A Brief History Of Refrigeration

Keeping things cold as a means of preserving and prolonging their life has long been understood. However, the means of doing that has presented some considerable challenges over the years and led to a good deal of invention and innovation.

From the commercial bottle coolers used in bars and restaurants to the humble domestic freezer, refrigeration technology is something we now take for granted, yet it’s a relatively recent invention.


Even as late as the first decades of the 20th century, keeping things cold relied on ice. Country houses would have insulated ice houses, usually underground, where ice harvested from lakes and ponds in the winter could be stored for use in the warmer months.

On a commercial level, transporting and storing ice gave birth to a whole industry. Commercial ice-making machines first appeared in the 1850s and made it possible to manufacture ice to be distributed to food processing and storage businesses, though these machines were too large for anything other than industrial use. It also became possible to freeze meat for transport by sea – the first practical application of this being a shipment of New Zealand lamb to London in 1882.

Ice as a cooling system began to make its way into homes in the 1800s too, and even as late as the 1930s most homes in the US would have had an insulated ice box kept cold by regular deliveries of ice produced by factories.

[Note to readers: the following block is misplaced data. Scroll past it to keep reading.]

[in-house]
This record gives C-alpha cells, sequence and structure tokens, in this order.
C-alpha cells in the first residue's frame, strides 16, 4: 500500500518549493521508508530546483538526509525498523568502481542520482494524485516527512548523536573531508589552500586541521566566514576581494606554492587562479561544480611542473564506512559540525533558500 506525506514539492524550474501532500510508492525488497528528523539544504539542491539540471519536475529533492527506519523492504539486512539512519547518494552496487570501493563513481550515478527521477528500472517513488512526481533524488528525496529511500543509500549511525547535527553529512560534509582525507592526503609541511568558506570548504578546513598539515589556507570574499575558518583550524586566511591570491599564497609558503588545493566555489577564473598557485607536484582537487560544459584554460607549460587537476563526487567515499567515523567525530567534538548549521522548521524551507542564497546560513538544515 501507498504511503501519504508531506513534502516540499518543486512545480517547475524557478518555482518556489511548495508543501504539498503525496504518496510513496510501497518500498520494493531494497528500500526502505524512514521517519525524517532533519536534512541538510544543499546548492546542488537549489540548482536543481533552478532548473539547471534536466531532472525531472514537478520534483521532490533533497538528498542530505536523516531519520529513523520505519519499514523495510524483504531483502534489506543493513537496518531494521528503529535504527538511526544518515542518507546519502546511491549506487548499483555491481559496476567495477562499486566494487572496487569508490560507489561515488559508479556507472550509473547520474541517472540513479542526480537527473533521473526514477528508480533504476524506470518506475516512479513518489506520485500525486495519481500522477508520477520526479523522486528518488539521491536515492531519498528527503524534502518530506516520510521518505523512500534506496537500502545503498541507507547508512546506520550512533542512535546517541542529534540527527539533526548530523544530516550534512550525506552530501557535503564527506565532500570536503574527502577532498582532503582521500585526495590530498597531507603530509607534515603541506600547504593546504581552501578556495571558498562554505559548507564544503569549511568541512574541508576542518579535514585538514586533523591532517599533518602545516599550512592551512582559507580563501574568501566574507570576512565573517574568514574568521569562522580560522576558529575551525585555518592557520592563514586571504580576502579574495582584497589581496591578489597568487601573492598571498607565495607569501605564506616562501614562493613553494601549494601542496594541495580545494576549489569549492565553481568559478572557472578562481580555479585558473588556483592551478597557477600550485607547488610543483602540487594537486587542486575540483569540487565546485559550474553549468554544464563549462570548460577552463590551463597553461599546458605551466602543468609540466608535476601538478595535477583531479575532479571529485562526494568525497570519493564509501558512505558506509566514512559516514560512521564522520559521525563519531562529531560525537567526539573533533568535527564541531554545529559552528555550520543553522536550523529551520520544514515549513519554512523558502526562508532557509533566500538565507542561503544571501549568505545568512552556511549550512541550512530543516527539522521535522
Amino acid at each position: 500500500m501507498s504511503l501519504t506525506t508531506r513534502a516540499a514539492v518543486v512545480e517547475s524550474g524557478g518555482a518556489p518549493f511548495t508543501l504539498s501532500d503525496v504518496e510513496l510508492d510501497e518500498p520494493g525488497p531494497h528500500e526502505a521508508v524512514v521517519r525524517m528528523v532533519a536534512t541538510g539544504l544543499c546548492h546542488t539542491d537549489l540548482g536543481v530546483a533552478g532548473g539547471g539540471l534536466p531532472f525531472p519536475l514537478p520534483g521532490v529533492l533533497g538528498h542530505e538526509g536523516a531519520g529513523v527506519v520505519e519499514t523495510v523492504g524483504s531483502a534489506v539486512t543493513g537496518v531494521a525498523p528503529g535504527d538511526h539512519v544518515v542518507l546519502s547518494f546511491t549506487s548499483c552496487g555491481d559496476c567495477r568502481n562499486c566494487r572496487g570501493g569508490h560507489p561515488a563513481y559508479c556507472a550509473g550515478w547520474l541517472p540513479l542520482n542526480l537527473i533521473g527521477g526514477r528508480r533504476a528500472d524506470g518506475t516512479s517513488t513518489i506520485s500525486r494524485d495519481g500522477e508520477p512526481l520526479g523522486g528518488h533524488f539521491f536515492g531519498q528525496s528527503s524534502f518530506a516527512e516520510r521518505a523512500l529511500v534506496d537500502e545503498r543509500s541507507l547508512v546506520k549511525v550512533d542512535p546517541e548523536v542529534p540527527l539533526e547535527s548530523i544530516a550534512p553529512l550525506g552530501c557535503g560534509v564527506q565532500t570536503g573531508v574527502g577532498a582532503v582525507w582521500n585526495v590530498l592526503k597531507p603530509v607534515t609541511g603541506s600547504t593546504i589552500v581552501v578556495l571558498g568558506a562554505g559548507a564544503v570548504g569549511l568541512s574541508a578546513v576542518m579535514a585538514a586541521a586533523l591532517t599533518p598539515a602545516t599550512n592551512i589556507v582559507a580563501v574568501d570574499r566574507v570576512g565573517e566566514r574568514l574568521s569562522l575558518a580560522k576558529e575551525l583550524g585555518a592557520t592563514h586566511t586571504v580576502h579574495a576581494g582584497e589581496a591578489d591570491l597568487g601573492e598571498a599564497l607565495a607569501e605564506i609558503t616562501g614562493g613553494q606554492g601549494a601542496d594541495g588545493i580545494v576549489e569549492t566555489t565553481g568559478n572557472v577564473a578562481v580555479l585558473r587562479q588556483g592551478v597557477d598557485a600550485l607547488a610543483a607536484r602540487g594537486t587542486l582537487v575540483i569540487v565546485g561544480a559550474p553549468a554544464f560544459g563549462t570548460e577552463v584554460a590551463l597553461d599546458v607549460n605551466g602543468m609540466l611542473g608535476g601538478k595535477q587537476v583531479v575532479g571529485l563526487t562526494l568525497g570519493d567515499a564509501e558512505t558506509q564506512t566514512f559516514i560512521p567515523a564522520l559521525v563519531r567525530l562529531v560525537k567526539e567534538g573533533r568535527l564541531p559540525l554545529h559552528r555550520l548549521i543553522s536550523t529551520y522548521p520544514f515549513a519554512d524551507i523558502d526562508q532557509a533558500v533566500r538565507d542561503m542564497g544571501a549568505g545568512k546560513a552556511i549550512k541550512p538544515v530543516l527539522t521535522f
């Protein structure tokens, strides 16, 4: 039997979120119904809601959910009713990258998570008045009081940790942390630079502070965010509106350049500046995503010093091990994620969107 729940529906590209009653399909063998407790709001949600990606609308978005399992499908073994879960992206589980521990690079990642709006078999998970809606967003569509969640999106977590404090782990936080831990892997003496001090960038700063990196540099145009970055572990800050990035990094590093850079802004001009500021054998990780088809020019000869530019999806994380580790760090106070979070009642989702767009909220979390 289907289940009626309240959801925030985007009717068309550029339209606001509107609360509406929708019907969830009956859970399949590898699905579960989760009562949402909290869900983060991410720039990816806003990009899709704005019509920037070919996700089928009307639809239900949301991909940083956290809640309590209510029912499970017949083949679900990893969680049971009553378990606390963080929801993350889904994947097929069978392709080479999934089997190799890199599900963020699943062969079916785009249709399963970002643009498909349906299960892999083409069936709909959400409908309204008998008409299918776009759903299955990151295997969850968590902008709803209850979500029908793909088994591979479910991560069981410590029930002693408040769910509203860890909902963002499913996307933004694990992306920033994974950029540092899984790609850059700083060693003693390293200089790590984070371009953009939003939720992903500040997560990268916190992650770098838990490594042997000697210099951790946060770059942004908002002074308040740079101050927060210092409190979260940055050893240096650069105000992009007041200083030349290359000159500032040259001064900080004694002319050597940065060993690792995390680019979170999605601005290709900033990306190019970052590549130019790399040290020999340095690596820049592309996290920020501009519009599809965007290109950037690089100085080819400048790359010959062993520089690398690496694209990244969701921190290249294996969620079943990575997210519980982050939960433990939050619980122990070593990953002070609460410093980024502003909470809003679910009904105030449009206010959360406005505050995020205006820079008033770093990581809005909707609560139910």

Cold as Ice

The history of artificial refrigeration goes back as far as 1755, when Scottish professor William Cullen designed a refrigerating machine. However, it was 100 years before commercial refrigeration became a practical reality.

The first domestic refrigerator as we would recognise it was introduce by the General Electric company in 1911, though it was powered by gas. The first domestic fridge powered by electricity didn’t appear until 1927.

In 1930 Frigidaire produced the first fridge using synthetic chlorofluorocarbon (CFC) refrigerant, which made it possible to produce smaller, cheaper machines. However, by the 1970s CFCs were discovered to be damaging the ozone layer, and their use was banned by the Montreal Protocol of 1989.

The ready availability of fridges from companies such as Fridge Freezer Direct now means that they’re in reach of pretty much everyone. Houses no longer need to have larders with tiled floors to store food and keep it cool, and the ice house is a historical curiosity..

The Future

Current fridges and freezers aren’t all that different from the 1930s models. All that could be changing, though, as researchers at the Lawrence Berkeley National Laboratory in California are experimenting with magnetic refrigeration systems. These rely on an effect that means changing the magnetic field of a material causes it to get colder. Fridges based on this technology wouldn’t need any gasses, would use less energy and would be quieter than current technology.

Whatever the future holds, there’s no doubt that the ability to keep things cold has changed the way we live our lives, and it’s now hard to imagine being without the humble fridge.